There doesn’t seem to be much we can all agree on these days, but most of us are likely feeling pretty darn certain that uncertainty will be continuing for the foreseeable future.
I’m feeling certain about uncertainty.
No doubt you are too, right?
A lot of stuff is going to be in limbo for quite some time. We just do not know for sure yet when the kids can safely head back to school or when churches can fill up all the pews again. Families will likely be uneasy for who knows how long about holding gatherings or hosting weddings or sadly, even funerals.
We wonder when we can return to the office or if we’ll even have a job to return to and for how long. It’s hard to say when we’ll be able to head to our favorite movie theater (I’m trying to remember the last movie I saw at my local theater) or again patronize a restaurant we love and actually eat inside without worrying about the people’s health status at the table next to us.
The list of unknowns goes on and on.
In addition, there is social unrest going on across the country due to police violence, lack of accountability and systemic racism that has continued for far too long in every aspect of our society. Things need to change. Things must change. But when will that change happen, how will it happen and how long will it take?
Yep. We’re feeling certain about uncertainty alright, or at least I am.
If you’re a person who likes to feel in charge about what tomorrow will likely bring (and who isn’t?), all this uncertainty is just plain hard. It’s tough to plan for tomorrow or next week much less next month or next year.
There’s been lots of talk about a ‘new normal’ post pandemic. It’s coming, or maybe it’s already here. We won’t be going back to the way things were. We just won’t be.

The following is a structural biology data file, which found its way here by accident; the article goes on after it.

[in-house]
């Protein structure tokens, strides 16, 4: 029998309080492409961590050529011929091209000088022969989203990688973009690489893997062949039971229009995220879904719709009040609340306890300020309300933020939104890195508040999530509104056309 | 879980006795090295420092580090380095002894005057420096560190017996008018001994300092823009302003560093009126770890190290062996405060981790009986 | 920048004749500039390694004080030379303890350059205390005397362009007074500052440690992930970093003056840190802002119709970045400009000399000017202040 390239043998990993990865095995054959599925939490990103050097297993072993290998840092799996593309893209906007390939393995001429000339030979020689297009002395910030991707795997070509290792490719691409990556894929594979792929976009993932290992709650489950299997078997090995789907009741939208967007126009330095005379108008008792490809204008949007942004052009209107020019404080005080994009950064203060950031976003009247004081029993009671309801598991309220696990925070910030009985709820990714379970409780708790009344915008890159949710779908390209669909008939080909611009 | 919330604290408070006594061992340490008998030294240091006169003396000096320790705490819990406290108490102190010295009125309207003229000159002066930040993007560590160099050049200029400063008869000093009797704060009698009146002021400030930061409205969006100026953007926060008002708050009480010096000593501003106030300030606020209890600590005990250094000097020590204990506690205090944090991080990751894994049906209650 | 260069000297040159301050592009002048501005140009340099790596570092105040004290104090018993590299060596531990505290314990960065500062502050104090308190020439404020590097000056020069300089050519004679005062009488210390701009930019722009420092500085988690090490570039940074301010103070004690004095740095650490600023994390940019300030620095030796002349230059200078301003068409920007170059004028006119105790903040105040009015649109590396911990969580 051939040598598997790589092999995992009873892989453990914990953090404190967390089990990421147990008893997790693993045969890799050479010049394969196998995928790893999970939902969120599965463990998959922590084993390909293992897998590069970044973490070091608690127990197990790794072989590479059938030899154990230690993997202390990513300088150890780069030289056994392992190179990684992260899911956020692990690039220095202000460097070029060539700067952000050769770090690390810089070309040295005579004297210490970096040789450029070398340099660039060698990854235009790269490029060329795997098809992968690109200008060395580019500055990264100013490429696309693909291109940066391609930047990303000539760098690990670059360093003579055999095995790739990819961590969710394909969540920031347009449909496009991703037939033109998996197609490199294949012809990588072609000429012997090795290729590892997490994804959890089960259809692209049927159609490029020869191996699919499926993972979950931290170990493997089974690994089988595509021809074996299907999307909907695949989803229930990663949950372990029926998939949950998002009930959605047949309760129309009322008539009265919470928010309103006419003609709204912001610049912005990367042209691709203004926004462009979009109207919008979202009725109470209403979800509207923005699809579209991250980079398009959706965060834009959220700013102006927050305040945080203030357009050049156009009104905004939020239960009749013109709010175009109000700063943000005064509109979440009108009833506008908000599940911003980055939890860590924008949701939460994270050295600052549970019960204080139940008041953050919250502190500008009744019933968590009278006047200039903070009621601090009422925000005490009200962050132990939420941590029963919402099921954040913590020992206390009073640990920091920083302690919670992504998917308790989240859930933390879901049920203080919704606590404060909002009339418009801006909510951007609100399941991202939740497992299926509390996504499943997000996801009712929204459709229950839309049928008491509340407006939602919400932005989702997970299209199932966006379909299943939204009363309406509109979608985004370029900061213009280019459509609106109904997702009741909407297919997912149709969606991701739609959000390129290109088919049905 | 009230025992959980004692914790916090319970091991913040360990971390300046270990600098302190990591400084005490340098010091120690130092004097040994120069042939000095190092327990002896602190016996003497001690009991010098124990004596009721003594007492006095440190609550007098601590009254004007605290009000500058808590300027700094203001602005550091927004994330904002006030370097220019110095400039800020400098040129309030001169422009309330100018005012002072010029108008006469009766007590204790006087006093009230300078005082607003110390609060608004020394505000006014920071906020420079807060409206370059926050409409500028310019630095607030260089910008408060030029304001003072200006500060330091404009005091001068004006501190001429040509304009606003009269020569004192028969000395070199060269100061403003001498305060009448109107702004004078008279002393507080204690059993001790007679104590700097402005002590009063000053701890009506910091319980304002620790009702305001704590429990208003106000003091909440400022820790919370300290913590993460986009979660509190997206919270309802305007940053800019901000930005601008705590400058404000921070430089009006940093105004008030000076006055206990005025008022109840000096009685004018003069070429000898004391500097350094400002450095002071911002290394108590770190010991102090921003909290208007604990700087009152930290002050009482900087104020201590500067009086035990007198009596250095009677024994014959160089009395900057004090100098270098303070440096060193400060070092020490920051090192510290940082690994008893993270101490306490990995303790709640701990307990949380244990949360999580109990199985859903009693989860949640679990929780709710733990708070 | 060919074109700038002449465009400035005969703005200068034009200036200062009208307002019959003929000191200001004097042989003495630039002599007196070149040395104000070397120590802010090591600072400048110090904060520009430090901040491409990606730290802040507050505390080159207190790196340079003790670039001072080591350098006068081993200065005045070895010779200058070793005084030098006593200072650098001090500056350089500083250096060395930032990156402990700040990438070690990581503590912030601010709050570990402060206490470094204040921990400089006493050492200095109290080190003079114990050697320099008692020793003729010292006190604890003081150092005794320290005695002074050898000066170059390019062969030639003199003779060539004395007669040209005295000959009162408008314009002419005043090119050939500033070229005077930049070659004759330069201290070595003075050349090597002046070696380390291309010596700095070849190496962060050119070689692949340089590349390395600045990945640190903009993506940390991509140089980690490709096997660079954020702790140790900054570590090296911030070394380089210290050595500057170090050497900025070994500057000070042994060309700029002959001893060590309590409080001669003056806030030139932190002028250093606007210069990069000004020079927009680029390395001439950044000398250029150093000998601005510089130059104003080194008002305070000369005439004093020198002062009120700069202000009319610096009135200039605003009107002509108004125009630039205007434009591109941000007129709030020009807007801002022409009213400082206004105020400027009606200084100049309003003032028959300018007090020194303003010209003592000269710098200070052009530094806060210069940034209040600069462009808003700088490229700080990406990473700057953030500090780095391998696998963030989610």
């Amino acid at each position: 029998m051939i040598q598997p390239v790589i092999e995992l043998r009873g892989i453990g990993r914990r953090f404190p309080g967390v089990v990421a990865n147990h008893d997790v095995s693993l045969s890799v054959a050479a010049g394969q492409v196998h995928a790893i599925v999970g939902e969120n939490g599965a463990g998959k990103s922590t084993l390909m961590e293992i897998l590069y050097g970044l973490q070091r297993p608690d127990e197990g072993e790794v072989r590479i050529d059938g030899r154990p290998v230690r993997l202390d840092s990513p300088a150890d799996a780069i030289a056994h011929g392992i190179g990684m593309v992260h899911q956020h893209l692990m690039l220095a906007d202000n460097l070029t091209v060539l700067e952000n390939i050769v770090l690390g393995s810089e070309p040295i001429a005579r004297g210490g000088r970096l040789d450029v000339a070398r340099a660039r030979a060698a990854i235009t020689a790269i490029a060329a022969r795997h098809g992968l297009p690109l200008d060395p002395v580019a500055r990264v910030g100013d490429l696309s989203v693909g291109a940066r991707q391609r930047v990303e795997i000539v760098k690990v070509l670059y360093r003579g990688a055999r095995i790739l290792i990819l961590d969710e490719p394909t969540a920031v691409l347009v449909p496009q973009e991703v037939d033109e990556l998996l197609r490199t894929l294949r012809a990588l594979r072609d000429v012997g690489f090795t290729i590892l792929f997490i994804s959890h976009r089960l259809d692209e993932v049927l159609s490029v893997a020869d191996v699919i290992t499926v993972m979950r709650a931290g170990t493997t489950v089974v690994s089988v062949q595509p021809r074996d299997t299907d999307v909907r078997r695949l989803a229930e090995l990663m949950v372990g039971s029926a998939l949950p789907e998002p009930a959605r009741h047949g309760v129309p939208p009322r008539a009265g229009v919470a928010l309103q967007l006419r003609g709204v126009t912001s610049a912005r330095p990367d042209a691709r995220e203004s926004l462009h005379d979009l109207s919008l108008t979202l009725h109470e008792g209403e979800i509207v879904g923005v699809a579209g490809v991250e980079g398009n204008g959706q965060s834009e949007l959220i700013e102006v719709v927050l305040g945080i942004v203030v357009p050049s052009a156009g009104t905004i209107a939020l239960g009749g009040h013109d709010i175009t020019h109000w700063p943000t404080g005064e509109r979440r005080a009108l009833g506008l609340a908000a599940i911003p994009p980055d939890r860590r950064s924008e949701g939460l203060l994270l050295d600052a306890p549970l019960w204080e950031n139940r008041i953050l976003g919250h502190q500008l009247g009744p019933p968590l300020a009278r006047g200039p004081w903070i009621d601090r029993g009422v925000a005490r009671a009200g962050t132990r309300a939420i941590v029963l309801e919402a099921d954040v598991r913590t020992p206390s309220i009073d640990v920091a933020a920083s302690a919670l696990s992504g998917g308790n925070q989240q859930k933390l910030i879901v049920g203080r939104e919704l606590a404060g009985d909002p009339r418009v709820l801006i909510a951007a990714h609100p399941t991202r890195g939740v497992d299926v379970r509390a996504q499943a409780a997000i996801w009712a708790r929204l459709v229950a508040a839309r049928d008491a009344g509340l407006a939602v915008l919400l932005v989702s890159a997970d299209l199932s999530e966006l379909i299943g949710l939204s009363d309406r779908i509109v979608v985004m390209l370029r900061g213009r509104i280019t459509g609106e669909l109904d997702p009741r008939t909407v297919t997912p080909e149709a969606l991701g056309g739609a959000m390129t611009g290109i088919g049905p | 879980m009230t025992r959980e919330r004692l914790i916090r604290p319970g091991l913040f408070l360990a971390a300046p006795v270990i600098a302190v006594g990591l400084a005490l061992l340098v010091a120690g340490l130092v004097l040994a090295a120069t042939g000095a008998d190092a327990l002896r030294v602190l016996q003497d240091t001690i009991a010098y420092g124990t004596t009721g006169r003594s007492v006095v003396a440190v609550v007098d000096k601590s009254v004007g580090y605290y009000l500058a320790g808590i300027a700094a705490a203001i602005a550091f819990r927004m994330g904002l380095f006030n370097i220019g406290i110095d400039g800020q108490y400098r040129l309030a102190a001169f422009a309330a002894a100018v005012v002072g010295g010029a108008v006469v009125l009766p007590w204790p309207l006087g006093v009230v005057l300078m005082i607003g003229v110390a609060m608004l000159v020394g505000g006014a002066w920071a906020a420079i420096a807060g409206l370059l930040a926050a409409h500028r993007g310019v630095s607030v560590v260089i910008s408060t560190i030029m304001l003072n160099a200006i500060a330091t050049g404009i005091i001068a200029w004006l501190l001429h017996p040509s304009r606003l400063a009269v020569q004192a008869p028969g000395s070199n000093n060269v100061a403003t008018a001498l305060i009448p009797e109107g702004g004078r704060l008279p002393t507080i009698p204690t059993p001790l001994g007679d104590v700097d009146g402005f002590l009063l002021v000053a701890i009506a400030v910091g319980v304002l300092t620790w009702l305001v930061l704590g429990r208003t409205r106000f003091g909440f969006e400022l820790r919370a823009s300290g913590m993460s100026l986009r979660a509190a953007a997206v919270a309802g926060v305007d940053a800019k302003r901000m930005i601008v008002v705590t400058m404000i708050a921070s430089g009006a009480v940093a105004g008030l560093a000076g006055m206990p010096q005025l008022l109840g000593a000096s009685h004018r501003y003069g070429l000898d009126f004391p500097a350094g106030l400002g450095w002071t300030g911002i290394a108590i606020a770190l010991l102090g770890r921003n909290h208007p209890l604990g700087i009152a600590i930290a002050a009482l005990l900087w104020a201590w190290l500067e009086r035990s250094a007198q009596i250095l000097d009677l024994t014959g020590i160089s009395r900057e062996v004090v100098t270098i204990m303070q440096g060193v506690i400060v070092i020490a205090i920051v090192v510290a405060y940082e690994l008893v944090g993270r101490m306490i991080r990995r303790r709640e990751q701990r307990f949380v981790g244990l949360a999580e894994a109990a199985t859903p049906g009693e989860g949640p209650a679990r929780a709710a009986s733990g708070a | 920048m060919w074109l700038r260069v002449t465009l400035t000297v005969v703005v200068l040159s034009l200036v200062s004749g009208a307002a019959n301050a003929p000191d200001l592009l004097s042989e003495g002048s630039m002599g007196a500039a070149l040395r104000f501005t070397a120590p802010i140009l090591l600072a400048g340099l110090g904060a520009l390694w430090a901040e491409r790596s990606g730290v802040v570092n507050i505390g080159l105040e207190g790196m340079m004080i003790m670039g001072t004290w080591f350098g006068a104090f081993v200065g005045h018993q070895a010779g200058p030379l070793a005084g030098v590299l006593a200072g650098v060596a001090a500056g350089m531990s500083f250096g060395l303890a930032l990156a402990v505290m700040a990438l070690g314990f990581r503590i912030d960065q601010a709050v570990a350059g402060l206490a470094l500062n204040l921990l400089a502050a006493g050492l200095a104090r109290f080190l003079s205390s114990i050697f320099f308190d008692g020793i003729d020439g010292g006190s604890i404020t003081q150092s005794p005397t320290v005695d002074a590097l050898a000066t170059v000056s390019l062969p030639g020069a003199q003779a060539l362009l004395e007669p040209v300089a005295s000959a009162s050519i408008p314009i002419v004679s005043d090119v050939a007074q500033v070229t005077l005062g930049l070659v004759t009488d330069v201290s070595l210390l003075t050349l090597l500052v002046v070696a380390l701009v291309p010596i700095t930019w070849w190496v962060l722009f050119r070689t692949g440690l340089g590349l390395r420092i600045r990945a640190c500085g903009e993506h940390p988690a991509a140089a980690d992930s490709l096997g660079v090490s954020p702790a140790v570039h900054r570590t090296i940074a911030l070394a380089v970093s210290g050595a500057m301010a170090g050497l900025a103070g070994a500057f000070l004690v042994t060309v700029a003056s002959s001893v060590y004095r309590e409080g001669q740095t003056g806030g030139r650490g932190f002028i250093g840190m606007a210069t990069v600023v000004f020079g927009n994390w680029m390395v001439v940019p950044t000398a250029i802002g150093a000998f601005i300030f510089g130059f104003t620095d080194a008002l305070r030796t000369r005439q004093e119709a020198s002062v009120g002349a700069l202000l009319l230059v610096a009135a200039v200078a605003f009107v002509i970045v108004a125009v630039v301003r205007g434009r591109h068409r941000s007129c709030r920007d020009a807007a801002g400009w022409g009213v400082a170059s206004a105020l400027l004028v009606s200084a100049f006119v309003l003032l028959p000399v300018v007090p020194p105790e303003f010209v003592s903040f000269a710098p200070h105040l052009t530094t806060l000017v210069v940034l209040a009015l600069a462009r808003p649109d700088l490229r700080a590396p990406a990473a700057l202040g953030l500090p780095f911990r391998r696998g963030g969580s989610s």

Just like with cancer.
The term ‘new normal’ that gets tossed around post-cancer diagnosis has never worked for me, rather it’s always sorta irked me.
You might want to read, Life Under the ‘New Normal’ Umbrella.
Perhaps one reason it hasn’t and still doesn’t is because it reminds me of what once was. Same deal with the survivor label. Both labels bring to mind feelings of loss, sadness and yes, grief.
You might want to read, What’s Wrong with a Survivor Badge Anyway?
Once normal is gone, it’s gone. New normal? What does that even mean? Can we really create a new normal? (I’m just asking.)
Still, Cancer Havers are pretty adept at adjusting and adapting. They have to be. When you’re diagnosed, things change on a dime. Your personal domino effect is set in motion.
You say goodbye to the familiar. You say goodbye to any notion you might’ve had about your own perceived good health and for some of us, you say goodbye to actual body parts. You say hello to upheaval, harsh treatments and yes, uncertainty. So much uncertainty.
Post-pandemic life will likely have some of the same elements. There will be goodbyes to the familiar. For sure, we will be reminded of what we once had. There will be loss, sadness and grief involved then too.
The good news is (yes, there is good news!), we’ll deal with it. We’ll cope. We’ll adapt. We’ll adjust. We’ll do what we must. Because we’ll have to. (Just like with cancer.)
After all, we humans are resilient. Cancer Havers are living proof of that resilience.
But cancer or no cancer, we all are.
Resiliency is perhaps our greatest strength; it’s definitely one of them anyway. It helps carry us through whatever challenge—present, past or future that we face, have faced or will face.
Remembering how resilient we are helps me stay hopeful.
When this pandemic ends, we won’t merely move on; it isn’t quite that simple. (Just like with cancer.) We will move forward (big difference) as best we can.
About the latter at least, I am feeling quite certain.
(Note: Cancer Havers term credit goes to Sylvie Leotin.)
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What is something you’re feeling uncertain about?
How do you cope with uncertainty?
What gives you hope in times of uncertainty?